The term 'globalisation' has been subjected to a variety of interpretations. Though it may simply mean global interconnectedness, it includes a number of interlinked and complex economic, technological, cultural, environmental and political processes. As a student of Law in A‘levels the idea of how the future will be linked to technology and what pro’s and con’s does it hold for us caught my attention. In the beginning, it was my notion that the advancement in the technology is a result of globalisation. Globalisation was in essence about integration. If defined in terms of integration of societies, globalisation has been around for a very long time and if defined in terms of integration of nation states, it has been around as long as nation states have been around. Globalisation is not only physical involving the movement of goods, services and people but it also virtual, involving transfer of ideas. If transfer of ideas is included in globalisation, then after the development of internet and the fibre optic in 1990s, globalisation has taken place at an exponential rate. What has globalisation done for the world:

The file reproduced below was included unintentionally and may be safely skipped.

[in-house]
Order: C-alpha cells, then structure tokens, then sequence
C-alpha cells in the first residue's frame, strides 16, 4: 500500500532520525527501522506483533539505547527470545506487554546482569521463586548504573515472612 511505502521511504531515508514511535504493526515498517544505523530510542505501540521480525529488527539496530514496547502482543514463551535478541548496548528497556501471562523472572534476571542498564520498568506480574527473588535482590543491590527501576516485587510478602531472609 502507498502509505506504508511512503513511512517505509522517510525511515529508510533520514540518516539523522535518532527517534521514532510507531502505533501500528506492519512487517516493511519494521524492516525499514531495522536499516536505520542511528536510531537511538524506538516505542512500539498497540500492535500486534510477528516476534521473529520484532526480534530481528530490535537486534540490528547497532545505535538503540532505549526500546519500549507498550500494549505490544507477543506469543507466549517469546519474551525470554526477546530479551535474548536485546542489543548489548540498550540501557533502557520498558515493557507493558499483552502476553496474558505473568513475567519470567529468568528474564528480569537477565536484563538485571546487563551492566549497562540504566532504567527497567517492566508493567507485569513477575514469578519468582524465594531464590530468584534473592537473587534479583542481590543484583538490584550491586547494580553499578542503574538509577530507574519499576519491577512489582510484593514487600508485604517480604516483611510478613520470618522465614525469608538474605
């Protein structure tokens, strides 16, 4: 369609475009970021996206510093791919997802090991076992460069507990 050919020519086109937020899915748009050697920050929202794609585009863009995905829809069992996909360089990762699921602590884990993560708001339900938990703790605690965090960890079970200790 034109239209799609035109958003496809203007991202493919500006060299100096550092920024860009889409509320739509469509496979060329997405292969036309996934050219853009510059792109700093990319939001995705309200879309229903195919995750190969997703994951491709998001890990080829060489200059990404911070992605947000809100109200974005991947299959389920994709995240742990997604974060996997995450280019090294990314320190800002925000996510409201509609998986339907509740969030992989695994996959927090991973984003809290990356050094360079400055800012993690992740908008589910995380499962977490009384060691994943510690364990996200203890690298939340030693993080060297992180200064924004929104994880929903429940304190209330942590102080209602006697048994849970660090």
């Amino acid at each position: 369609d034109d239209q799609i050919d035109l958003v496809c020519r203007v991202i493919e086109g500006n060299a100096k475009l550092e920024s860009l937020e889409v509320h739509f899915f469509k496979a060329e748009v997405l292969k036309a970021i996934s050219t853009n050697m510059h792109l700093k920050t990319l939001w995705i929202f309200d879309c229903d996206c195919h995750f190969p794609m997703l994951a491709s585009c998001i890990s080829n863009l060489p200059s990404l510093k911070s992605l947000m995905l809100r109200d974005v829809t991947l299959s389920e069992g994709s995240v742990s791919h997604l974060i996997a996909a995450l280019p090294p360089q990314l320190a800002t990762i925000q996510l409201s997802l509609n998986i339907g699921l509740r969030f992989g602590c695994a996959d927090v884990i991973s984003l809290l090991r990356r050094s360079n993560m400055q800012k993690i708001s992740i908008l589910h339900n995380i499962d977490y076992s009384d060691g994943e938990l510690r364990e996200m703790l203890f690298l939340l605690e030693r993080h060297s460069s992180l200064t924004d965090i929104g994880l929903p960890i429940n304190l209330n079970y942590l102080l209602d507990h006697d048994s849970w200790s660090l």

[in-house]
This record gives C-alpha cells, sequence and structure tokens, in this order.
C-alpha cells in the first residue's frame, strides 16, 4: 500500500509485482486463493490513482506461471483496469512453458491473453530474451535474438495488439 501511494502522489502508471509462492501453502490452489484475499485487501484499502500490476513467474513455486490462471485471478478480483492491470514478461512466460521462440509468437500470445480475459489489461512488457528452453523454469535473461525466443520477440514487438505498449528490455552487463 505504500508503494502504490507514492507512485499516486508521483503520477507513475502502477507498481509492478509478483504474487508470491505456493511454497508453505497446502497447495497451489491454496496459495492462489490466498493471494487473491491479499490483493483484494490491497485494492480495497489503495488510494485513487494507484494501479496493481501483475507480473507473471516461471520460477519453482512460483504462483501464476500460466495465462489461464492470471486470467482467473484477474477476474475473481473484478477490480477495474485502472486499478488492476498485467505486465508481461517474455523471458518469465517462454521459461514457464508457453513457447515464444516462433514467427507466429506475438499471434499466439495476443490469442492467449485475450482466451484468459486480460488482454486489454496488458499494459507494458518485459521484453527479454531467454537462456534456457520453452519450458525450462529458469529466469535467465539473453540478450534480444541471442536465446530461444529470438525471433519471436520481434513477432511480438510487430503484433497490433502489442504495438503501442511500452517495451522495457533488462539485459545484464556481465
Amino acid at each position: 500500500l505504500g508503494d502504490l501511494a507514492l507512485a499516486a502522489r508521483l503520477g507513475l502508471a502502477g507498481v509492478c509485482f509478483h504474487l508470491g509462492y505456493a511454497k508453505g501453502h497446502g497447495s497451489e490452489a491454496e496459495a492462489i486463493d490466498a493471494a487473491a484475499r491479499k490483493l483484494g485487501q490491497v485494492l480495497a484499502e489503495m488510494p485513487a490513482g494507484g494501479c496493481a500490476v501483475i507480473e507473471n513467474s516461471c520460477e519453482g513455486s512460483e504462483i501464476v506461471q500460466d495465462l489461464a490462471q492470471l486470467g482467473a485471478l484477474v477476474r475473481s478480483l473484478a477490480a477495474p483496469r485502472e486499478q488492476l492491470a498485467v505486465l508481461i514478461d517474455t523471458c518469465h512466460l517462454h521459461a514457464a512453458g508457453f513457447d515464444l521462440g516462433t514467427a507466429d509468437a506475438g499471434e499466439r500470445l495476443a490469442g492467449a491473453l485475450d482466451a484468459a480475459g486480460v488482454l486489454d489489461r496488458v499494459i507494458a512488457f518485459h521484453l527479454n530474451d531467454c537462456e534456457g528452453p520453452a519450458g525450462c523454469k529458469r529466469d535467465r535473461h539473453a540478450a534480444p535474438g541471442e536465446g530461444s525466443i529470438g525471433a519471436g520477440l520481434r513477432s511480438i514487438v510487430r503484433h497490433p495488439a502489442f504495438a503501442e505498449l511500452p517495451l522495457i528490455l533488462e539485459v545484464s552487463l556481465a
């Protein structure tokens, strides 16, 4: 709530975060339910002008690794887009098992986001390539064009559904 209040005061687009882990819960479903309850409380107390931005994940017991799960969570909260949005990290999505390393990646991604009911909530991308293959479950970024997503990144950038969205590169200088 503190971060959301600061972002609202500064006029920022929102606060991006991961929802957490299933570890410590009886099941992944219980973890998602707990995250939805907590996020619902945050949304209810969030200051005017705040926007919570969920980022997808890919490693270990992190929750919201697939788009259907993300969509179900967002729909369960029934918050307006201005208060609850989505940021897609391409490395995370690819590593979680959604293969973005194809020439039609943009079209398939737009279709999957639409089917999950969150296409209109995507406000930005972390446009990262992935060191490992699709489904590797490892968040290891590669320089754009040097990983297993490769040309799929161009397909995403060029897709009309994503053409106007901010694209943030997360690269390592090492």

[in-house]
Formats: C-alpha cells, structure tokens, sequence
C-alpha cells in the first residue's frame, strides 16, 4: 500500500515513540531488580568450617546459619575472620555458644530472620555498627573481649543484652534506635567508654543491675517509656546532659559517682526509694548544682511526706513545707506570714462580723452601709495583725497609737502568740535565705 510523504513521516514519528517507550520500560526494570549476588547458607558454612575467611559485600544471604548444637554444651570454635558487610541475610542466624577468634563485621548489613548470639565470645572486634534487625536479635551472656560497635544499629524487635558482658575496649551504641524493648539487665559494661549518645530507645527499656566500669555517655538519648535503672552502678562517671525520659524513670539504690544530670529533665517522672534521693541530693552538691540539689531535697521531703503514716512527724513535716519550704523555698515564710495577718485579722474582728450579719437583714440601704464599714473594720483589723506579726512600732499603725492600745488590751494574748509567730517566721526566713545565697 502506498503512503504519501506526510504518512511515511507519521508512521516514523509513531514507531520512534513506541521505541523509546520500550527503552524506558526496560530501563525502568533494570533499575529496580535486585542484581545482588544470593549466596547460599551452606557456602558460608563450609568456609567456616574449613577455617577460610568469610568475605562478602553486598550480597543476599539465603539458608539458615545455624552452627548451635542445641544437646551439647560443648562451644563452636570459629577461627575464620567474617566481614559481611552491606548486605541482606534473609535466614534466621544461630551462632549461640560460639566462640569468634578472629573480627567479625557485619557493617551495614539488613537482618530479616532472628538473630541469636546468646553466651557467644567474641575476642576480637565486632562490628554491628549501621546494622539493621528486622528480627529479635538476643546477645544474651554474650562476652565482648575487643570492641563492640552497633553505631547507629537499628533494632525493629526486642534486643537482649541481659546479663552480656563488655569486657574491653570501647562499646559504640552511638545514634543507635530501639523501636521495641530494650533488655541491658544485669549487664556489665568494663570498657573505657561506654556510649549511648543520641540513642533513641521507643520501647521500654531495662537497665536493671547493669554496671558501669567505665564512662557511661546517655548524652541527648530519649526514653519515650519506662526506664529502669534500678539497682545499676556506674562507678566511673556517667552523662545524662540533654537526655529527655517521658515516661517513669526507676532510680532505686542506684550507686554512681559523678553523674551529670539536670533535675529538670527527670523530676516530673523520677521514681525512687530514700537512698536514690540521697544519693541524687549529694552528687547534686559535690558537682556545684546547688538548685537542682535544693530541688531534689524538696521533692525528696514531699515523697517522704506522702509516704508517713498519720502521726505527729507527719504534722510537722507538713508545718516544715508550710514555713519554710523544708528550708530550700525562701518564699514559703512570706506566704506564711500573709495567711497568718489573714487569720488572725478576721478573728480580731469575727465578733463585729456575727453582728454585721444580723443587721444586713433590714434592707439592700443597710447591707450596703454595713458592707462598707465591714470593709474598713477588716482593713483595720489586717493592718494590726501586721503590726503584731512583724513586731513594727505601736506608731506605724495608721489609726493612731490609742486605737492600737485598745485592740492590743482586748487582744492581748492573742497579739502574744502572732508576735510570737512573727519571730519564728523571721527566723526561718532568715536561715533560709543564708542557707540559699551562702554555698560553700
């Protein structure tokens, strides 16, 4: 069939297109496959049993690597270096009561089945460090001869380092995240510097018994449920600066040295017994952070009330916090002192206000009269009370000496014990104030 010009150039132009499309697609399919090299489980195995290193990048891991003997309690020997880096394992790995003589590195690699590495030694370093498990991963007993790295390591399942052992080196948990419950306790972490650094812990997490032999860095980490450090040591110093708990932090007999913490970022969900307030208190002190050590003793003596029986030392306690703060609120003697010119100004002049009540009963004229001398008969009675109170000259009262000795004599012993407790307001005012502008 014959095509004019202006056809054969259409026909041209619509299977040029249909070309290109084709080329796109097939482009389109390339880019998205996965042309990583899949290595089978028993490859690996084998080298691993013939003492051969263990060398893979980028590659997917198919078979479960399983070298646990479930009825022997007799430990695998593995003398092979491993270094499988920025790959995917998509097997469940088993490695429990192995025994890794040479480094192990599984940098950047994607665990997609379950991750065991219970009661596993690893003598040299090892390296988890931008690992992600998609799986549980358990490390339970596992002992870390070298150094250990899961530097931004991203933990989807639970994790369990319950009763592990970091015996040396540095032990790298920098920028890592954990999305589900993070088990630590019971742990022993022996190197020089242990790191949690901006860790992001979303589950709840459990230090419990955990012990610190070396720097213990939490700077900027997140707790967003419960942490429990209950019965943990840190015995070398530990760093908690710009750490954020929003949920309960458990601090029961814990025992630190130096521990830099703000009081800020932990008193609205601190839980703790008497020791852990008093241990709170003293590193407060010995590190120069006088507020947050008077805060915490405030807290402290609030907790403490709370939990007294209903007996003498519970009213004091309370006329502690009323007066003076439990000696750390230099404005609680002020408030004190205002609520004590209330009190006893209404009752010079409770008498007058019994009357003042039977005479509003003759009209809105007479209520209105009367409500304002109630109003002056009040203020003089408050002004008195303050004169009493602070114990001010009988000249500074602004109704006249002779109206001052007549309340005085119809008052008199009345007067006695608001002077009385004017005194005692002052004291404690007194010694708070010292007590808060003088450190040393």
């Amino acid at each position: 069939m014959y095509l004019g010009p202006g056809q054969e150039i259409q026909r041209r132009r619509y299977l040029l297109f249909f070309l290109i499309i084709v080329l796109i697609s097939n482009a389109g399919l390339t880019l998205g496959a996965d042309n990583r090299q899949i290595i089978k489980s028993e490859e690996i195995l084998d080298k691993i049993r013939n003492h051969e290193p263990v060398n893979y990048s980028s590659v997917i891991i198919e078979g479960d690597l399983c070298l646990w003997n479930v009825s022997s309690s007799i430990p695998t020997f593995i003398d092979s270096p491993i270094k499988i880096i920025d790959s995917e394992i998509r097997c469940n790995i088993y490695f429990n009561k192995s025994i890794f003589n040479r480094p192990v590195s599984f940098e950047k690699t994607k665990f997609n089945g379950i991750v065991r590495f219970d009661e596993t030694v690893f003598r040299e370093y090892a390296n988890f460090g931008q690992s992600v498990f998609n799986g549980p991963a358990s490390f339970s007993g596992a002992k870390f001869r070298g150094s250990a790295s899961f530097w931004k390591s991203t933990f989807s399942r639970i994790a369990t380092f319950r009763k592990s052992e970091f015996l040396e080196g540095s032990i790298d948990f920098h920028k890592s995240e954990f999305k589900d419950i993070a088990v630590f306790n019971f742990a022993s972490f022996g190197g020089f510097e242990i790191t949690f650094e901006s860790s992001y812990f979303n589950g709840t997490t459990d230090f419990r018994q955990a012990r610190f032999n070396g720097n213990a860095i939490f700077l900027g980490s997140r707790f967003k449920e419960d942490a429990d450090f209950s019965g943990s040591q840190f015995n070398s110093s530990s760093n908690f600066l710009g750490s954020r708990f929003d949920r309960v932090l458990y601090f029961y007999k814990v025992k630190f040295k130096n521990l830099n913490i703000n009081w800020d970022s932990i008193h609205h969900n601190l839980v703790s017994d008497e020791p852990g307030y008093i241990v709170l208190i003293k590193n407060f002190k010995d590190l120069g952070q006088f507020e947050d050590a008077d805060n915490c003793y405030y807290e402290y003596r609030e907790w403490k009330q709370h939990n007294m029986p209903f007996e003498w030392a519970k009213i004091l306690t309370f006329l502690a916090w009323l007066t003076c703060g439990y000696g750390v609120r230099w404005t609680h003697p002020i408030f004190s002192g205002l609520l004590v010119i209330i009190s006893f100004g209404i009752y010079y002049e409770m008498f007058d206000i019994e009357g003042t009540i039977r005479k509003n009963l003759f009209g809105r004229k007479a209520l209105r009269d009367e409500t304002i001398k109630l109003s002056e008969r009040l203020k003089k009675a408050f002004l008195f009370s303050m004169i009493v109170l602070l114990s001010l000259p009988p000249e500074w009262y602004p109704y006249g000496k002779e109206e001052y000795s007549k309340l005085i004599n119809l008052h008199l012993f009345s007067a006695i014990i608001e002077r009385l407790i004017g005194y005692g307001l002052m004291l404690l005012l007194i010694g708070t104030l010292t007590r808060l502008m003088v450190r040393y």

There has been dramatic change, economic, political and ideological, with globalisation and looking at financial, labour, trade and aid flows, on average it has done immense good. The change has nonetheless been different for different societies. The evidence for the benefits of globalisation is overwhelming. Many countries have escaped poverty and life expectancy has increased in several countries. Looking at any indicator of development shows that globalisation has been beneficial. Some indicators have deteriorated due to the negative externalities but this extraordinary period of globalisation has brought connectivity which helps us to understand the problems and can help us to manage them. The concern with globalisation is to do with the fact that not everyone feels that they are benefiting from it. Some of the problems globalisation brings are...
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